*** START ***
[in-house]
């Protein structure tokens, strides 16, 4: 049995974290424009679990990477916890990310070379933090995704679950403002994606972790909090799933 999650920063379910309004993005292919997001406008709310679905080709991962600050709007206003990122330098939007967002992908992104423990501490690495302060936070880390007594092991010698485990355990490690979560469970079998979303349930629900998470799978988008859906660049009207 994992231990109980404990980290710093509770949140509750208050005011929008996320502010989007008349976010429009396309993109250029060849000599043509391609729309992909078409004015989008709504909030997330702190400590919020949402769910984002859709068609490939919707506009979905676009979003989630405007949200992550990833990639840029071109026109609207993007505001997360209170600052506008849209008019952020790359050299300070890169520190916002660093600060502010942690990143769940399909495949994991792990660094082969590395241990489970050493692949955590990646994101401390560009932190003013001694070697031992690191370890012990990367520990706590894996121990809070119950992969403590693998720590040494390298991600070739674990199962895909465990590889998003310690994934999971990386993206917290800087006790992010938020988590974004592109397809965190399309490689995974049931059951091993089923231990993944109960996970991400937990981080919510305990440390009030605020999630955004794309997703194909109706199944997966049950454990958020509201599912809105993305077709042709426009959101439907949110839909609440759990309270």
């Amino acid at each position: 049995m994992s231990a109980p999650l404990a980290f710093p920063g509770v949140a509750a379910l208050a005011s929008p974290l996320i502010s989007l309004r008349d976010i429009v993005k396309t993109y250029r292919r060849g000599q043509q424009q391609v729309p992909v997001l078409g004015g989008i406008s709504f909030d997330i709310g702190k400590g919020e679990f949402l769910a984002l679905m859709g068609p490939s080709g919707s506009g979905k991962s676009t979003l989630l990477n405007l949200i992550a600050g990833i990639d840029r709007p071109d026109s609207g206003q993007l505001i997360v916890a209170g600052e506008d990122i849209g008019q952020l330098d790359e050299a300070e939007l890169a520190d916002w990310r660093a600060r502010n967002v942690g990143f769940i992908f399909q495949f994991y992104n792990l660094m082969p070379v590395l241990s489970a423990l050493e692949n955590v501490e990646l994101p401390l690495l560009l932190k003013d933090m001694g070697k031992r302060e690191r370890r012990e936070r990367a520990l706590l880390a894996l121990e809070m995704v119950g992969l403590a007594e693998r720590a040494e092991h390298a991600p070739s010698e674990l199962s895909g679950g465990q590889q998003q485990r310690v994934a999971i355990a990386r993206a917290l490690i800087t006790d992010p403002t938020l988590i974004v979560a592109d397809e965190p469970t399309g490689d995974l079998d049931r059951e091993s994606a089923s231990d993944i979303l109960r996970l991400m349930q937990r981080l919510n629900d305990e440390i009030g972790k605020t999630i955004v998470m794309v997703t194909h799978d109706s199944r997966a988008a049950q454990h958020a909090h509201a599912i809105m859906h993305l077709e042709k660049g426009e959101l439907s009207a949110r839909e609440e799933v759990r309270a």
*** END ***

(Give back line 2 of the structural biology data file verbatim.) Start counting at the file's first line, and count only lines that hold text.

């Protein structure tokens, strides 16, 4: 049995974290424009679990990477916890990310070379933090995704679950403002994606972790909090799933 999650920063379910309004993005292919997001406008709310679905080709991962600050709007206003990122330098939007967002992908992104423990501490690495302060936070880390007594092991010698485990355990490690979560469970079998979303349930629900998470799978988008859906660049009207 994992231990109980404990980290710093509770949140509750208050005011929008996320502010989007008349976010429009396309993109250029060849000599043509391609729309992909078409004015989008709504909030997330702190400590919020949402769910984002859709068609490939919707506009979905676009979003989630405007949200992550990833990639840029071109026109609207993007505001997360209170600052506008849209008019952020790359050299300070890169520190916002660093600060502010942690990143769940399909495949994991792990660094082969590395241990489970050493692949955590990646994101401390560009932190003013001694070697031992690191370890012990990367520990706590894996121990809070119950992969403590693998720590040494390298991600070739674990199962895909465990590889998003310690994934999971990386993206917290800087006790992010938020988590974004592109397809965190399309490689995974049931059951091993089923231990993944109960996970991400937990981080919510305990440390009030605020999630955004794309997703194909109706199944997966049950454990958020509201599912809105993305077709042709426009959101439907949110839909609440759990309270």